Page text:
Having particularly reproved Job for some of his unadvised speeches (which Job had nothing to say in the vindication of), Elihu now endeavored to set him right in his notions of God’s dealings with him. Job’s other friends had maintained that because he was a wicked man, his afflictions were so great and so long. But Elihu only asserted that the affliction was sent in order to try him. And therefore, he said that it was lengthened because Job was not yet thoroughly humbled under it, nor had he properly accommodated himself to it. And in support of his words, Elihu provided many reasons which were taken from the wisdom and righteousness of God, His care for His people, and especially His greatness and Almighty power – with which, in this and the following chapter, he persuaded Job to submit to the hand of the Lord.
Elihu sought to ascribe righteousness to his Maker, and to vindicate the truth that the Lord is righteous in all His ways. Such knowledge must be learned from the Word and the Spirit of God, because by nature, we are estranged from it. The suitableness of Elihu’s discourse to the dispute between Job and his friends is plain. It pointed out to Job the true reason of those trials with which he had been afflicted. It taught that God had acted in mercy toward him, and it showed him the spiritual benefit that he was to derive from these trials. Also, it corrected the mistake of his friends, and showed that Job’s calamities were actually for his ultimate good.
There is something very striking in Elihu’s account of himself, in the reason why he spoke. He said that he was speaking on the Lord’s behalf, and he did this by ascribing righteousness to Him. Oh! If the glory of God in Christ was made the one and only cause of all our speaking, this would be the standard of everything that is excellent! The Lord says, “He that honoureth me, I will honour” (1 Sam. 2:30). Now, if the one sole object of all our pursuits and desires is to honor God, then depend upon it – in honoring Him, we shall find comfort ourselves. But if our comfort is more the object of our own selfish pursuits than the Lord’s glory, we shall find that comfort lacking when we need it most.
In verses 5-14, Elihu showed that God always acts as the righteous Governor. He is always ready to defend those who are injured. If our eye is always toward the Lord in duty, then His eye will always be upon us in mercy; when we are at our lowest, He will not overlook us! Elihu beautifully showed the gracious purposes of the Lord in afflictions, and he made use of a most delightful chain of reasoning upon the subject. He first dwelt upon the glorious and distinguishing perfection of the Almighty One, and His power and sovereignty; and having set this down as the foundation of what he was going to reason upon, he clearly showed some of the causes for which that omnipotence is exercised. By the display of His power, He induces trouble and affliction in order to lead people’s mind into a deep sense of sin; and when the Lord has thereby made the heart sensible of sin, the next gracious office is (as Elihu expressed it) to open the ear to discipline. This means that He makes sin appear for what it really is, which is exceedingly sinful; and thereby He puts a person out of love with himself, in order to bring the soul in love with the work of His righteousness in redemption by Jesus. And having thus brought the sinner to be acquainted with Himself, He instills in him a hatred of sin, which will keep the heart from willfully engaging in iniquity.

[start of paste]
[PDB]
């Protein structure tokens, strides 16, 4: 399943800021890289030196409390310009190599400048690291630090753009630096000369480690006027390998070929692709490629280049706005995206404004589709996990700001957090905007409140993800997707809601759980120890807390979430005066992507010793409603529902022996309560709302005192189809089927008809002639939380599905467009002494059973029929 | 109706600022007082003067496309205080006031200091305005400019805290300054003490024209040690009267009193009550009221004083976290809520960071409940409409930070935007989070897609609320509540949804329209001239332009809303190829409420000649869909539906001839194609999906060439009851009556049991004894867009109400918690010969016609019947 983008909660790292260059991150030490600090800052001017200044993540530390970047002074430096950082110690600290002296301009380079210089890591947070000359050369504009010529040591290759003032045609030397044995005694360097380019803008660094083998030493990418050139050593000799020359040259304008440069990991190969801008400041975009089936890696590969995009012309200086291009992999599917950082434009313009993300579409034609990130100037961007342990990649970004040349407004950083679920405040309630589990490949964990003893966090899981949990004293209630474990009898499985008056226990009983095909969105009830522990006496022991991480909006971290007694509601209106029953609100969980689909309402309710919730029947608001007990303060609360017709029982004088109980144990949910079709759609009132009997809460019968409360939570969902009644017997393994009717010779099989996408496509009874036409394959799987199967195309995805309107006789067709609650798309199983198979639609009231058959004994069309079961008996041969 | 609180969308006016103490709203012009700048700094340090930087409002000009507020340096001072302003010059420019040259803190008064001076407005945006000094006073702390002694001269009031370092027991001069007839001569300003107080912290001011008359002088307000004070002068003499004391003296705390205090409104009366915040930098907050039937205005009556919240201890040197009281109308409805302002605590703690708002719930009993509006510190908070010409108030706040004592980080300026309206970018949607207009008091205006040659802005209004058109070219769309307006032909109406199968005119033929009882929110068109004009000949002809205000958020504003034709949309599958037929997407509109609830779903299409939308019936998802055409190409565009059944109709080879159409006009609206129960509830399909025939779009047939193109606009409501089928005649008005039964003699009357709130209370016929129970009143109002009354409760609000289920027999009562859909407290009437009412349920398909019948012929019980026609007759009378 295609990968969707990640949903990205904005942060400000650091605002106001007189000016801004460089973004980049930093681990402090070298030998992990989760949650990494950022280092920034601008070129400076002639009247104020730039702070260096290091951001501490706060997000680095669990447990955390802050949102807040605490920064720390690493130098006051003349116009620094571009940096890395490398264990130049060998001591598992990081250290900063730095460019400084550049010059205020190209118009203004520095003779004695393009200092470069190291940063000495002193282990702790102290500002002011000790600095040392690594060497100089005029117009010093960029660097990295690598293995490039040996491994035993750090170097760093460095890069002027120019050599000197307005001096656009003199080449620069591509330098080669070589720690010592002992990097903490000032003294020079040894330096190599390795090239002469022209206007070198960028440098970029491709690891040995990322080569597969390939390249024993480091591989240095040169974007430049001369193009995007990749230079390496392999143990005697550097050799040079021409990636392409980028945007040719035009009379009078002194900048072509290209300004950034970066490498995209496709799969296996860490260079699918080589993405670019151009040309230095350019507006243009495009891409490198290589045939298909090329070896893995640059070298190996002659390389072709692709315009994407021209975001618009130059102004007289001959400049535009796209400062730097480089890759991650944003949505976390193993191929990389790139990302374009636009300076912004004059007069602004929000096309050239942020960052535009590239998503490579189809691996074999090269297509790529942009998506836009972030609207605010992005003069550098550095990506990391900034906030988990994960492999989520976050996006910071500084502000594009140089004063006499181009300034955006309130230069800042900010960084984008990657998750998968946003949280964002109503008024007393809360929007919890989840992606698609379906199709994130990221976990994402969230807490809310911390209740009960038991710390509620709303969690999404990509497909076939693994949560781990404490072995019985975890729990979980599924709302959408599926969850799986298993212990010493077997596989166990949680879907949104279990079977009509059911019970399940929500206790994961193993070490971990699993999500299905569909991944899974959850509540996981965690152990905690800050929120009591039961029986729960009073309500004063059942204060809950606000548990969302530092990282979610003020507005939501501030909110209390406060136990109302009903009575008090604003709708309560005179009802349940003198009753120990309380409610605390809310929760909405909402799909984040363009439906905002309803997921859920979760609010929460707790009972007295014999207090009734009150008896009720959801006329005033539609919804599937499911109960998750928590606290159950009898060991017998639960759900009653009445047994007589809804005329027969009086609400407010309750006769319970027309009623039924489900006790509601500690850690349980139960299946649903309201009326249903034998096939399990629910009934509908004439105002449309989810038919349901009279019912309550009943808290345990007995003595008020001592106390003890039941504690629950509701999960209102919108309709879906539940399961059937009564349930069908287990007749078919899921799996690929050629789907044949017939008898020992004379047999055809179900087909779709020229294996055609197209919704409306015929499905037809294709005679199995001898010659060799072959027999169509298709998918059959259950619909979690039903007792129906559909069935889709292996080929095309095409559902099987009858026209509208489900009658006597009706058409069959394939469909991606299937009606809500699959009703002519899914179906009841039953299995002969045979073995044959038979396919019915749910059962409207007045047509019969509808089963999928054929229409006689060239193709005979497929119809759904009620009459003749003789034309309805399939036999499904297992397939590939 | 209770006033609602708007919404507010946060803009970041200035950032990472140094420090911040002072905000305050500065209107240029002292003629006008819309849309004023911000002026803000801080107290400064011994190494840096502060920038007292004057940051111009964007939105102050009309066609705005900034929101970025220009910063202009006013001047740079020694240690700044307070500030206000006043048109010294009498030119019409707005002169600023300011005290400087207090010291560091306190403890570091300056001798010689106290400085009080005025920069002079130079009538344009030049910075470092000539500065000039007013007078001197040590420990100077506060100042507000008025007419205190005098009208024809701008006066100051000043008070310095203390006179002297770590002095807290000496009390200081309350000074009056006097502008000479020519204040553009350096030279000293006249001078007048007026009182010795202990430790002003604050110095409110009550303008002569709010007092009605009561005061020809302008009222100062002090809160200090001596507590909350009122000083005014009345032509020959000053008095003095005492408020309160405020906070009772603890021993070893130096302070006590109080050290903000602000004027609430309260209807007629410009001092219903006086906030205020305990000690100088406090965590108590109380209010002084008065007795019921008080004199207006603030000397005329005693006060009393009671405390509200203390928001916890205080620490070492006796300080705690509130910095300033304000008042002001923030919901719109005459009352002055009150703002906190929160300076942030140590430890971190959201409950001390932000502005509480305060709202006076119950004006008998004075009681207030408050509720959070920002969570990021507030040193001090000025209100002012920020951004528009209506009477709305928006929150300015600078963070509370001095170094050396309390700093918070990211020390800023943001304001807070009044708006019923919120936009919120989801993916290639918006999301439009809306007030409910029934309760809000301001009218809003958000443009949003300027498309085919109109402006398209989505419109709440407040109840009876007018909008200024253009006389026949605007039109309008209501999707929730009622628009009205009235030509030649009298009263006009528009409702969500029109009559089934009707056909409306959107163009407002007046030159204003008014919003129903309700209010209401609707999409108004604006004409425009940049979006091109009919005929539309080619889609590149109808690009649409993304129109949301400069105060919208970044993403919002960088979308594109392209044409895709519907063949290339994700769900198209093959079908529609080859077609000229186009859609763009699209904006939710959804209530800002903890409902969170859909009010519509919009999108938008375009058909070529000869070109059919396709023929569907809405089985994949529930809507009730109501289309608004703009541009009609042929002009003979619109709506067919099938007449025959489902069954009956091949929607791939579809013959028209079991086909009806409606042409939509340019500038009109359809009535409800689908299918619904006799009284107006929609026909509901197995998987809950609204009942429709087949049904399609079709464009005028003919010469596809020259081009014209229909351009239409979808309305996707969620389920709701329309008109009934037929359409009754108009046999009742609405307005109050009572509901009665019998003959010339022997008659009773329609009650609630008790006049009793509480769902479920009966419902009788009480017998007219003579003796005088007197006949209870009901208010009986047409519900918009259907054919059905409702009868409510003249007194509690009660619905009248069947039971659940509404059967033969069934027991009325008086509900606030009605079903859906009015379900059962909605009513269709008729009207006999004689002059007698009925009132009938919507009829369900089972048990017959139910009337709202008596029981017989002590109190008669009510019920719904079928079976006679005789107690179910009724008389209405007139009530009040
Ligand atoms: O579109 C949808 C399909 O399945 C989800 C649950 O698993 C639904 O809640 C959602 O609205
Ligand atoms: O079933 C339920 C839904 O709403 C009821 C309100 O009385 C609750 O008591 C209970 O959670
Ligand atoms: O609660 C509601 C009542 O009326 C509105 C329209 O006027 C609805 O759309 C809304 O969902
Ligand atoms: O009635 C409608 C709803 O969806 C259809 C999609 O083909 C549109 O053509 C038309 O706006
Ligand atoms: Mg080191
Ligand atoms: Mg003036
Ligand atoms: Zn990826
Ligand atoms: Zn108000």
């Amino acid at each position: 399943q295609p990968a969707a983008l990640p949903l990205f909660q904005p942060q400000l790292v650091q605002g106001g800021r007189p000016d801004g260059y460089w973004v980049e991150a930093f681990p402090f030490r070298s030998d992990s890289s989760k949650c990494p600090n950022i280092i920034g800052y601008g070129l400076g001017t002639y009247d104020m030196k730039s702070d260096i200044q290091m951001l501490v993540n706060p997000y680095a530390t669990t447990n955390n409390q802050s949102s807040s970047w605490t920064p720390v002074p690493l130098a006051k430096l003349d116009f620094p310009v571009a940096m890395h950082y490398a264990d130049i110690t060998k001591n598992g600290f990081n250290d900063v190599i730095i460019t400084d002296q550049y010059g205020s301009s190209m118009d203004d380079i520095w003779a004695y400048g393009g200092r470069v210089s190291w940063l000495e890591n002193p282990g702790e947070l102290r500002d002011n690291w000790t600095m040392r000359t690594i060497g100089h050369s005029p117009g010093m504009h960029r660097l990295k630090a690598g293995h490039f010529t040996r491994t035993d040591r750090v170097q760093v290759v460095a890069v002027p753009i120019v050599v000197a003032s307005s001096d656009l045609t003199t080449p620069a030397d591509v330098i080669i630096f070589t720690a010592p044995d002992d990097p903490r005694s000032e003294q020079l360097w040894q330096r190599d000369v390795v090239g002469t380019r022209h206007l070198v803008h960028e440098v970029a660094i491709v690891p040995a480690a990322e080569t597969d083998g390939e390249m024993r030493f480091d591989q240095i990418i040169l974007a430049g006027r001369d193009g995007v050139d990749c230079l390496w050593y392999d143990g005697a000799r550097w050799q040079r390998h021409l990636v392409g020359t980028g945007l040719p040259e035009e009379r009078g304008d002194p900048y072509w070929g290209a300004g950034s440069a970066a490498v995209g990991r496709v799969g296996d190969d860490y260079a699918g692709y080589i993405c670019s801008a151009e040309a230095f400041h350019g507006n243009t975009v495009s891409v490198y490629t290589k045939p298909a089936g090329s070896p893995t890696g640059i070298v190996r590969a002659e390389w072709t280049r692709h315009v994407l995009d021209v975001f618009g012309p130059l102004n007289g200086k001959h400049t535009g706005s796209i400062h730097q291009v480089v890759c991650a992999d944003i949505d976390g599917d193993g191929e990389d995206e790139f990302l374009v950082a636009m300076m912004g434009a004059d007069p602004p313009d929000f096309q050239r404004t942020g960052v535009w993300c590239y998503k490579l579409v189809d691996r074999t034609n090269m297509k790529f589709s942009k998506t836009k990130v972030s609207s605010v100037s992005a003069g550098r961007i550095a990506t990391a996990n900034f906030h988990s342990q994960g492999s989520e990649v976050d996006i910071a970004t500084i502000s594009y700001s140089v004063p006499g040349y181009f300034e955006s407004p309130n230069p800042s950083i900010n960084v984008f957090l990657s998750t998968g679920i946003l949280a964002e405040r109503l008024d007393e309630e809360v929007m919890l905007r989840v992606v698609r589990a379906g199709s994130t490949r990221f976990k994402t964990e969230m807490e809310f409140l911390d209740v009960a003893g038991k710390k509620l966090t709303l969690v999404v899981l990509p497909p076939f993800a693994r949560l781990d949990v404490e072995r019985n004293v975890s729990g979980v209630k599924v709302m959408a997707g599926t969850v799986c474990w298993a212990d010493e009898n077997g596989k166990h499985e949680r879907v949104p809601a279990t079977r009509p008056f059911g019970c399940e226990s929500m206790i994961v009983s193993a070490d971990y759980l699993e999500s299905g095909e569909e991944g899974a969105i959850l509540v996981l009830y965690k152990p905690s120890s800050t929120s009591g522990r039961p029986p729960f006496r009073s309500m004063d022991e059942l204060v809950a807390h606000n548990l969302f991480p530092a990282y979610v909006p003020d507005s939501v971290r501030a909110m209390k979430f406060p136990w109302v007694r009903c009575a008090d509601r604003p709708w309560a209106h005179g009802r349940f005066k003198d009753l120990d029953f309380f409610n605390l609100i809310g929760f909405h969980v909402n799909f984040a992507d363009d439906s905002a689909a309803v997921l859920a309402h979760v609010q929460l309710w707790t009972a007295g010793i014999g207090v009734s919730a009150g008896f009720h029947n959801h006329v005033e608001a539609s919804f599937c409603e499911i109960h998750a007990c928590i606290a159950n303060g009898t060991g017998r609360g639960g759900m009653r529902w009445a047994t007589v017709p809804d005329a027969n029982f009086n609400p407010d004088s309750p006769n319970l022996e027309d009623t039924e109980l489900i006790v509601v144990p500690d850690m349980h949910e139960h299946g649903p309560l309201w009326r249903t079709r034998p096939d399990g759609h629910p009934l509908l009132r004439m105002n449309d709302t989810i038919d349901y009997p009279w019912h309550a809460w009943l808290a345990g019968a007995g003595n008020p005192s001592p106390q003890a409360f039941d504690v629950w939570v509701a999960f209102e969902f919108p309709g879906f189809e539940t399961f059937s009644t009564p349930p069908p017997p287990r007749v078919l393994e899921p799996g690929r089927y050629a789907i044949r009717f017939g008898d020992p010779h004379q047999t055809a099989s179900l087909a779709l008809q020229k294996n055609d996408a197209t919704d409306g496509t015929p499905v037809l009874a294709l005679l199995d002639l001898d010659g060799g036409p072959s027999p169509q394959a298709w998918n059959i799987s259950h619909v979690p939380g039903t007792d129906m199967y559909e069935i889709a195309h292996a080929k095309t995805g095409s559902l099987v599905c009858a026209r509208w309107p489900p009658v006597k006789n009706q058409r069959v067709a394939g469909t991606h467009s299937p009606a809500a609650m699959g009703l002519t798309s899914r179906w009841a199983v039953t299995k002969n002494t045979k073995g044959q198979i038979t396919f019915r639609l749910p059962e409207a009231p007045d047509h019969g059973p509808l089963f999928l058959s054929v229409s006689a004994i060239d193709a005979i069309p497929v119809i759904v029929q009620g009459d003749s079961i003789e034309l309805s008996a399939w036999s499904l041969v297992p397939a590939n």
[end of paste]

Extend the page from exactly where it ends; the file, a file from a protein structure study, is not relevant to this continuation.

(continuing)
Elihu showed that if the Lord’s afflictions are unheeded, then stubborn and unregenerated persons ought to expect the furnace to be heated hotter until they are consumed! They shall die without knowledge and without grace, and then they shall be lost and undone forever. Whether unconverted sinners die in their youth, or live long to heap up wrath – their case is dreadful. Their souls live after their bodies die, but it is in everlasting misery. Hereby Elihu warned Job to not be the cause for the continuance of his own troubles. He advised his friend to not continue his unjust quarrel with God and His Providence. Elihu thought that Job needed this caution because he had chosen to gratify his pride by contending with God, rather than mortifying it by submitting to Him. It is absurd for us to think that we can teach anything to the Lord Who is the very Fountain of light, truth, knowledge, and instruction!
Elihu had refuted the arguments of Job’s friends by clearly proving that affliction – so far from carrying with it tokens of displeasure – was frequently used by the Lord as a gracious means for teaching His people. He had also shown that Job’s conclusions, in many instances, had been wrong as well. But then he encouraged Job to magnify the Lord’s work, and to have a more settled and steady view of His goodness. He endeavored to fill Job with high thoughts of God, and thereby to persuade him into cheerful submission to His dealings. Man may see the Lord’s works, but he is often incapable of discerning His hand in them. The clouds of our sins cause Him to hide His face, and they obscure the light of His lovingkindness from shining upon our souls. All of Elihu’s words in the latter part of this chapter correspond to the testimony which the Holy Spirit has given in Scripture concerning the Lord’s dealings – namely, that His works are great, and that they are sought out by all who have pleasure therein. His work is honorable and glorious, and His righteousness endures forever (Ps. 111:2-3).
Lord, we repent of times when – like Job – we have tried to gratify our pride by contending with You, rather than mortifying it by submitting to You. Help us to make Your honor the focus of all our life’s pursuits! Amen.
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